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Destination Guide

Raymond Winery: One of Napa Valley’s Great Estates

Raymond Winery: One of Napa Valley’s Great Estates

alex yocu

Stefan Pinto's journey through Napa's off-the-beaten-path wineries continues with Raymond, a French-inspired wonderland decked out in mannequins, crystal, and, of course, wine.

There’s something I need to tell you.

Are you sitting down?

… I’ve been to Raymond before.

It was only once! I swear. We met—for the first time—early last year. Okay, it was twice… if you count this trip… I loved it. I loved every, single, friggin’ minute of it and, you know what? I would do it again in a heartbeat.

Yes, it was decadent. It was shiny. It was French. There was velvet. And she was red. It was like a dream, only it wasn’t.

I savored every pour Gina D poured during that first tasting (Back-story: I met Gina D at the Appellation St. Helena’s annual food and wine B.A.S.H. I said “hi” and she said, “I bet you like reds.” We’ve been friends ever since), so when Raymond showed up on my itinerary for this trip, I knew what to expect—I just didn’t want it to be the same. I was ready.

Give it to me.

Exquisite Luxury

I already knew about Raymond’s famous (possibly infamous) Red Room, but what I didn’t know was that the winery would be jam-packed with people. Here’s a tip, if you’re visiting Napa on a weekend, don’t. The wineries are filled with tourists. Granted, most of the wineries I mention in this column are indeed off-the-beaten-path and won’t be as crowded as the more popular ones, but in general, Napa is overcrowded on weekends. Raymond was no exception. The winery itself, however, is exceptional.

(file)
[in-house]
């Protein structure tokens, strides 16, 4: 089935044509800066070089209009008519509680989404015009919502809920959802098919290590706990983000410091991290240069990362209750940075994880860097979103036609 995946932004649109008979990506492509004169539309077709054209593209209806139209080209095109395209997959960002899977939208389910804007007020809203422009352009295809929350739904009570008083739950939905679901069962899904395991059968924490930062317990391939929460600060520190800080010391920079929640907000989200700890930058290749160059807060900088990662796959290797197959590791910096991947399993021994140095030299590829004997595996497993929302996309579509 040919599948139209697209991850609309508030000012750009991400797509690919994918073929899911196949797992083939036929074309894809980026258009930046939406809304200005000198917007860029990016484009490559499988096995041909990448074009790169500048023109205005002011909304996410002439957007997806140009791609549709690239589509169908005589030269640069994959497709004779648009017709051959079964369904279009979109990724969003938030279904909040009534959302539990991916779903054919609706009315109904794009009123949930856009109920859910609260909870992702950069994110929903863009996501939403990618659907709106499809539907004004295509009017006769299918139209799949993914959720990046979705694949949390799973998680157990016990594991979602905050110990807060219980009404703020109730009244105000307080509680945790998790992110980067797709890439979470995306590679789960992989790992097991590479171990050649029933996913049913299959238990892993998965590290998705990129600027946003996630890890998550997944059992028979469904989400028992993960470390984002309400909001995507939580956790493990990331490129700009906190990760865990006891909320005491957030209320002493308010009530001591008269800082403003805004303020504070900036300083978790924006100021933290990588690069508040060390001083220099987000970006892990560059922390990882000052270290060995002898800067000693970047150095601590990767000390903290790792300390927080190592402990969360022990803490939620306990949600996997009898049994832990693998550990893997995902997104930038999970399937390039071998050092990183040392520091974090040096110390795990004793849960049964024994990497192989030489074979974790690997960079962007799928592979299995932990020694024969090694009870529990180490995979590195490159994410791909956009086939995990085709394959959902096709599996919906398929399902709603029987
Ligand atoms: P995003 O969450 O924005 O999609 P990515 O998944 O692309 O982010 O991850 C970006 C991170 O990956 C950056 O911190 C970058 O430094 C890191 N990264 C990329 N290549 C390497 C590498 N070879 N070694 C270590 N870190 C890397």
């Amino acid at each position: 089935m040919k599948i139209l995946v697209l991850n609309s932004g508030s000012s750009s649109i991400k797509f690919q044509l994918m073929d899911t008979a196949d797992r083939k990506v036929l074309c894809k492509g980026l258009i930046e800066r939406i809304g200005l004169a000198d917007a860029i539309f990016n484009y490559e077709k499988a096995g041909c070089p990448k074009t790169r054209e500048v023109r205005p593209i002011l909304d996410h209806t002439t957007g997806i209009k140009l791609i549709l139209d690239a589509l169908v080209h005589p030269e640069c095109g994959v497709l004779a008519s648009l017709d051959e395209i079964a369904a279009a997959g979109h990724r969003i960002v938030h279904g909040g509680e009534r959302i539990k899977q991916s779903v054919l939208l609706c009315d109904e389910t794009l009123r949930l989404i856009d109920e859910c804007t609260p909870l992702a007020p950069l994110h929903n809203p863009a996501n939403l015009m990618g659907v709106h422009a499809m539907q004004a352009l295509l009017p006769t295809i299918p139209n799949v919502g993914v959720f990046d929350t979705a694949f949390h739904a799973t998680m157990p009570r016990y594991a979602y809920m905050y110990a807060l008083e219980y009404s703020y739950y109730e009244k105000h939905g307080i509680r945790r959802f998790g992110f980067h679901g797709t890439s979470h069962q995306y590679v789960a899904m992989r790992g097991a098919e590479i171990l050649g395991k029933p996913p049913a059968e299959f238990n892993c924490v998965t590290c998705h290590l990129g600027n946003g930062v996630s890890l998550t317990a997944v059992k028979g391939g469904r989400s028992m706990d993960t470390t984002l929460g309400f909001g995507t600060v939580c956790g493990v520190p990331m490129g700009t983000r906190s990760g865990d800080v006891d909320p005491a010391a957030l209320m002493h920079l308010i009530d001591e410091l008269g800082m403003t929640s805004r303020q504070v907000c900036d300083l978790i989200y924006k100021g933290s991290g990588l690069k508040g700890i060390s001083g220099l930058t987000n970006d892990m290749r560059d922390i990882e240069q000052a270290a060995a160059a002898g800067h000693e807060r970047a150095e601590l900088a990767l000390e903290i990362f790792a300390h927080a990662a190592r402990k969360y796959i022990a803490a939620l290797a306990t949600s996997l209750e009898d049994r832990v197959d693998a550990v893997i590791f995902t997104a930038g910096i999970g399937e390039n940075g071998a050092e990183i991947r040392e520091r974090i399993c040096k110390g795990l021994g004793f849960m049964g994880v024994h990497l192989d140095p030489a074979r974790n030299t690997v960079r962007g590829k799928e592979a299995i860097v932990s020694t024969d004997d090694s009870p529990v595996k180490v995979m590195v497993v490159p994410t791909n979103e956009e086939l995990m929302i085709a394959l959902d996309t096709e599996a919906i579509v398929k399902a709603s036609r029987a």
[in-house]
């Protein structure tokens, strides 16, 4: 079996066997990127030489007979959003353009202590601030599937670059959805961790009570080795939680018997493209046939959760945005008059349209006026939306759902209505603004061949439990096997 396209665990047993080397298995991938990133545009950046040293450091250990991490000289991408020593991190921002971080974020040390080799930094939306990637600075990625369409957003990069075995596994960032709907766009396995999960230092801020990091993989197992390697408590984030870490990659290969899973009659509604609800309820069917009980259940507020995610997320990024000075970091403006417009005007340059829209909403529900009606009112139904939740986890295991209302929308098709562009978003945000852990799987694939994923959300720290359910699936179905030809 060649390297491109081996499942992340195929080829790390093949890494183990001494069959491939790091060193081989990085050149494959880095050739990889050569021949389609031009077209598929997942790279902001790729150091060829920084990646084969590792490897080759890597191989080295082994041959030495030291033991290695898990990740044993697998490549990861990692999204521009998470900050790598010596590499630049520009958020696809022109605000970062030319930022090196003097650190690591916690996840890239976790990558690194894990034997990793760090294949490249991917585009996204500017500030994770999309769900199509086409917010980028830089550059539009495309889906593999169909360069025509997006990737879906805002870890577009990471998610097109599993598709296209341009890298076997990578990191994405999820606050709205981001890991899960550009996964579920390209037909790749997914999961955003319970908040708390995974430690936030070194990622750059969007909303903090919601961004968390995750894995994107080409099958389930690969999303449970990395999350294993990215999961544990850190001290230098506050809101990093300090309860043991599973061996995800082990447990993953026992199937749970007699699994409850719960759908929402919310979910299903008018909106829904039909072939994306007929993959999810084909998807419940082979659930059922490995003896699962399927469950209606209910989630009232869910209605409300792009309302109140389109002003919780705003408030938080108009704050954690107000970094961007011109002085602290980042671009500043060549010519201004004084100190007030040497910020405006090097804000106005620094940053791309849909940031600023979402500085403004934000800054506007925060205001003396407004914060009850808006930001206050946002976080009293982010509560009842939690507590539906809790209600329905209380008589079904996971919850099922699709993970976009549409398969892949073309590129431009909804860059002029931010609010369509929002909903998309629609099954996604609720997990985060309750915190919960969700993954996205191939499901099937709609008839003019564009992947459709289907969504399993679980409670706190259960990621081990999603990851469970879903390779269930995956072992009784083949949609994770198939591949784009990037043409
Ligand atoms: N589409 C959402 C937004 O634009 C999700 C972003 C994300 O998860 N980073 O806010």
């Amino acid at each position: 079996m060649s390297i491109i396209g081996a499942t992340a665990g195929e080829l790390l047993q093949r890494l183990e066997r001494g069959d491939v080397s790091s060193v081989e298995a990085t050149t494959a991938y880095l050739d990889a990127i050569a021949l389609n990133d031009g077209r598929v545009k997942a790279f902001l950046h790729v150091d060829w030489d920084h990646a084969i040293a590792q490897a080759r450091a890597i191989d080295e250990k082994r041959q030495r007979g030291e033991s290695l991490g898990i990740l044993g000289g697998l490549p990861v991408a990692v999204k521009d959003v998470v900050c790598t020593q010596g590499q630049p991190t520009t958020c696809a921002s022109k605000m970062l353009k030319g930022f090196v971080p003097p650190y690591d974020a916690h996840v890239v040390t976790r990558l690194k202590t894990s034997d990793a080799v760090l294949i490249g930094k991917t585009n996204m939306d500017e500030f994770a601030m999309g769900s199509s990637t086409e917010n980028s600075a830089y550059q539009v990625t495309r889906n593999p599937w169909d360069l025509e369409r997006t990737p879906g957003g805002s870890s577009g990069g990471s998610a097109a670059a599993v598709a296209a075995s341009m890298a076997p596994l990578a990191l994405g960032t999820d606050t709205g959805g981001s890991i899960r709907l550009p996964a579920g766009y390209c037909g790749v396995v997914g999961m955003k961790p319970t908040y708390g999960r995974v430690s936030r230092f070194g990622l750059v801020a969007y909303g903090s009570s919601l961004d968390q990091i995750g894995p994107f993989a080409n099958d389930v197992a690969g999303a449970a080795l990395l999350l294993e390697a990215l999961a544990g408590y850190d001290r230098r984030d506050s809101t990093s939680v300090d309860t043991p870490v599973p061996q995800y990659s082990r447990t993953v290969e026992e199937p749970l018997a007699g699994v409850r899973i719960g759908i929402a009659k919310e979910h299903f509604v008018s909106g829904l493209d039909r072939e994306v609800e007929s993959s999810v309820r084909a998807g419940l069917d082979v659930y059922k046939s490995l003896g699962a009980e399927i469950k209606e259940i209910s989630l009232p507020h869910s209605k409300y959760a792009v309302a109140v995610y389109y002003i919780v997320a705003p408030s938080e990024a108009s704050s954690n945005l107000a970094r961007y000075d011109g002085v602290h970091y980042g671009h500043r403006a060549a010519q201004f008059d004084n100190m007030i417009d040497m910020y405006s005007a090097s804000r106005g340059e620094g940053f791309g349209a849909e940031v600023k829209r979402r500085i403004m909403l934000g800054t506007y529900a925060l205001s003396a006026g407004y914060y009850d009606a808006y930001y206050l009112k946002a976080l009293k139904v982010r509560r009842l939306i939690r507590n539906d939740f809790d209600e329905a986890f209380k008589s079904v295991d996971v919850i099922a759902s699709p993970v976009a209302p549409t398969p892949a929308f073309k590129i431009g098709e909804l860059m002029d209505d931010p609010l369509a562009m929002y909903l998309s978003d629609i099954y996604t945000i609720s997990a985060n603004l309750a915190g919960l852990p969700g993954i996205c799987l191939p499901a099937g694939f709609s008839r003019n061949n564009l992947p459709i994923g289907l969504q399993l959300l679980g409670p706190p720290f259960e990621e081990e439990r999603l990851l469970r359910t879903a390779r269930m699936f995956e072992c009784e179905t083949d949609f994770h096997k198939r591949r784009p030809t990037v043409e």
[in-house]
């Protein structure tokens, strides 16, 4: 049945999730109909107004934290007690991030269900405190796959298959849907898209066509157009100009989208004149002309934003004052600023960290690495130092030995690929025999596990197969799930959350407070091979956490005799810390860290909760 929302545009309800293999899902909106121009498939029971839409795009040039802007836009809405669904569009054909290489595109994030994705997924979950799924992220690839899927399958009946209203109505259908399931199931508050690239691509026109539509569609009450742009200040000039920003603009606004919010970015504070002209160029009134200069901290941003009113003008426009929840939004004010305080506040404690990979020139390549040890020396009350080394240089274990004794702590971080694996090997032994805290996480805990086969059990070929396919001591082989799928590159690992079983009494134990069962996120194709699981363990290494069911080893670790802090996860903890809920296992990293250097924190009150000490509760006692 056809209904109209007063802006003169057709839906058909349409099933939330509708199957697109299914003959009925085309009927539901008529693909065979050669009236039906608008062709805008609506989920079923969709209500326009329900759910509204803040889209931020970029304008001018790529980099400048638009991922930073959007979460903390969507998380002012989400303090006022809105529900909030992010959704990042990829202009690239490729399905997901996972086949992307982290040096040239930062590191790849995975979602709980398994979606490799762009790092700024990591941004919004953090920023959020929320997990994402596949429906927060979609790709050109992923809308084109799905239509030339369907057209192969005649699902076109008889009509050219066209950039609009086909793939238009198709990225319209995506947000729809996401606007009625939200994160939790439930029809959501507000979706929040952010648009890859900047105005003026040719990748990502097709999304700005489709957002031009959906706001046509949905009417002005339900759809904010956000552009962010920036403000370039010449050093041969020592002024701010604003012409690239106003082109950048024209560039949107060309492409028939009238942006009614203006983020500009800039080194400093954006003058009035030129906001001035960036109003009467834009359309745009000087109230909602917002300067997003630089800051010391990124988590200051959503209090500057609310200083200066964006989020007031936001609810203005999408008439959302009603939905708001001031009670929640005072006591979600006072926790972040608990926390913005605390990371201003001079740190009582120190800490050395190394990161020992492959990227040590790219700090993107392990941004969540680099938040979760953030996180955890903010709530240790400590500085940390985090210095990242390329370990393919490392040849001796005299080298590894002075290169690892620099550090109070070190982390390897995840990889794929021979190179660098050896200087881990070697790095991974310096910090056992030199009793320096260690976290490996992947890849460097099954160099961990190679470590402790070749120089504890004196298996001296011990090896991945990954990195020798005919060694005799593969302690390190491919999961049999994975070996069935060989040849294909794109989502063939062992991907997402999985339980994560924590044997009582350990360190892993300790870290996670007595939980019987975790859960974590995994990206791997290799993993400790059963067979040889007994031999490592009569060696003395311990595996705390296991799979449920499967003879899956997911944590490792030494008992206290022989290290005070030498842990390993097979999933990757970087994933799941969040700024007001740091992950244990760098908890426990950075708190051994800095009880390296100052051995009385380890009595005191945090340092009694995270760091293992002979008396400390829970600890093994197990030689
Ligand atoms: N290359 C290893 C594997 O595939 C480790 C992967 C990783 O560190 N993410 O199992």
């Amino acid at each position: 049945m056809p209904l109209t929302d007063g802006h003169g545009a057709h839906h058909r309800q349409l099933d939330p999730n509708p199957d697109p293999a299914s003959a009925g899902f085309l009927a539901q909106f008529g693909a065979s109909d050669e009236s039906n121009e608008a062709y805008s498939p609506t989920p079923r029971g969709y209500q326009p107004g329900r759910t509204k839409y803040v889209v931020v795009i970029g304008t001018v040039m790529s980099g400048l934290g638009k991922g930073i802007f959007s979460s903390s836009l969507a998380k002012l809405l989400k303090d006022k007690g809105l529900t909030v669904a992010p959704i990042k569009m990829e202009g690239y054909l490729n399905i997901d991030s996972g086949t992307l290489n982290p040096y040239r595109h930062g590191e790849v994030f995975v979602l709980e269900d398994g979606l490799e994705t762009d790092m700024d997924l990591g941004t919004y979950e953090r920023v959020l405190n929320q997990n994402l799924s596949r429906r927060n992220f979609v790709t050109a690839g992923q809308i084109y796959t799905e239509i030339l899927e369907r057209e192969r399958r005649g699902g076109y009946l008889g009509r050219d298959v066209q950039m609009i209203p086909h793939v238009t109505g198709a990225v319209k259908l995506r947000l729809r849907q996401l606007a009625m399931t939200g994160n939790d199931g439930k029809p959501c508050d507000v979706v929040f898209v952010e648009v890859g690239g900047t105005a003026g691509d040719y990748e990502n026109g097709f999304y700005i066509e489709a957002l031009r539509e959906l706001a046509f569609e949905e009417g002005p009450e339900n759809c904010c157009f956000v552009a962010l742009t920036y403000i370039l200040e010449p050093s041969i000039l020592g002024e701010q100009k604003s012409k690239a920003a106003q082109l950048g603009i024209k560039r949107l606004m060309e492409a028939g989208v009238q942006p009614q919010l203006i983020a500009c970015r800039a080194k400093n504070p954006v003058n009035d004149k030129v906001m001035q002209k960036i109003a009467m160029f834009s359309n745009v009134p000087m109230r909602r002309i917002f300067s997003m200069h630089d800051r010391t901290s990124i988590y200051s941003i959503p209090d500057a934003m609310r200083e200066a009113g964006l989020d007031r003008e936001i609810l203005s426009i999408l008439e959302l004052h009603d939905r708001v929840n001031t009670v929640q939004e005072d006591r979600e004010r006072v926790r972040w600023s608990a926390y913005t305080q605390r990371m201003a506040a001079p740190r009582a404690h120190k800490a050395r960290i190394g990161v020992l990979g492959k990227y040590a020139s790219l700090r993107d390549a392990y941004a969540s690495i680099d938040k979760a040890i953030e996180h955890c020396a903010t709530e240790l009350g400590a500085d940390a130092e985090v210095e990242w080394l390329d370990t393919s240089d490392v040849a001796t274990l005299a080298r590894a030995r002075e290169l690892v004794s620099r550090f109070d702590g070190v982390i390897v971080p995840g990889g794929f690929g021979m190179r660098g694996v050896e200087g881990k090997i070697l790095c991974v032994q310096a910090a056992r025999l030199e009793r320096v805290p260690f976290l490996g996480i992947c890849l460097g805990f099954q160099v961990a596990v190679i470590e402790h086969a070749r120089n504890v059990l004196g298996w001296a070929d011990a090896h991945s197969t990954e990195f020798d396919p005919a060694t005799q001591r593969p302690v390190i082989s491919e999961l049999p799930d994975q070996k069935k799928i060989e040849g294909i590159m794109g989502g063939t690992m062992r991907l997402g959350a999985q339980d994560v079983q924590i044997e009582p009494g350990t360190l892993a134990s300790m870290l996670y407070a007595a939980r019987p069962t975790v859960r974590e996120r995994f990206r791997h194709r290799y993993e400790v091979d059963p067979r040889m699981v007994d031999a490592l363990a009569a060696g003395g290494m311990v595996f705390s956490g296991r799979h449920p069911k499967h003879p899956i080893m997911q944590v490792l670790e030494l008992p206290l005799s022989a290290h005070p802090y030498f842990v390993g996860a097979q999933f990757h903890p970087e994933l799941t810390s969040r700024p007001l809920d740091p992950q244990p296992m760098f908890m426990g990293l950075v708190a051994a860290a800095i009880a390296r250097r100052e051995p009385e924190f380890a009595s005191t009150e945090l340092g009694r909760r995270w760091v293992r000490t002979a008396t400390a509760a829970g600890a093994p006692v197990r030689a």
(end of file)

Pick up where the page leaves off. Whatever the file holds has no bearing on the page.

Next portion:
In 2009, Raymond Winery was purchased by Boisset Family Estates. “Who dat,” you ask? The name Boisset (pronounced bwah-SAY) belongs to the owners of France’s third largest wine group and is one of the top 25 wine producers in the U.S. Jean-Charles Boisset owns Boisset Family Estates. I suppose you can say, Jean-Charles and his wife, Gina Gallo (yes the Gallo as in, America’s largest winery), like wine, almost as much as they like glamour. Listen, I do too!

What to Do First

It depends. If you’re the emotional type, upon entering, I would make a right, and head directly into the Crystal Cellar. Raymond Winery consists of several themed rooms, each entirely different, all capable of evoking different feelings. I suppose it really does depend on what you’re in the mood for. The Crystal Cellar reminded me of Pour Vous, a Parisian cocktail lounge in Los Angeles—except Raymond’s was bigger. Pour Vous has live burlesque dancers and, although Raymond doesn’t (yet), they do have something similar. Colorful, beguiling mannequins hang all around the Crystal Cellar, complimenting the Baccarat crystal chandelier and the stainless steel walls. Furthermore, the mirrored tasting bar serves as a gentle reminder that life is meant to be enjoyed, if not reflected upon—or into.

Oh, wait. Back up. I neglected to mention that I was (still) traveling with the people I met on Facebook. These are the people that taught me (cough: the basics) about wine. And since one’s wine taste is undeniably subjective—you either like it or you don’t—a decent knowledge of wine will only add to your overall enjoyment. Besides, the one Facebook friend keeps reminding me, “There is no good man that can make you feel sexy, strong and able to take on the world, it is only wine that can do that.”

Back to crystal. Our handsome tour guide, Nick, gallantly started our journey not in the Crystal Room but through the Corridor of Senses (Nick saved the Crystal Room for last, It is here, he ended our fantastic voyage with a bottle of Raymond’s LVE Cabernet Sauvignon, from the John Legend Collection. Awarded Wine Enthusiast’s First Wine Star Wine and Culture Award).

The Corridor of Senses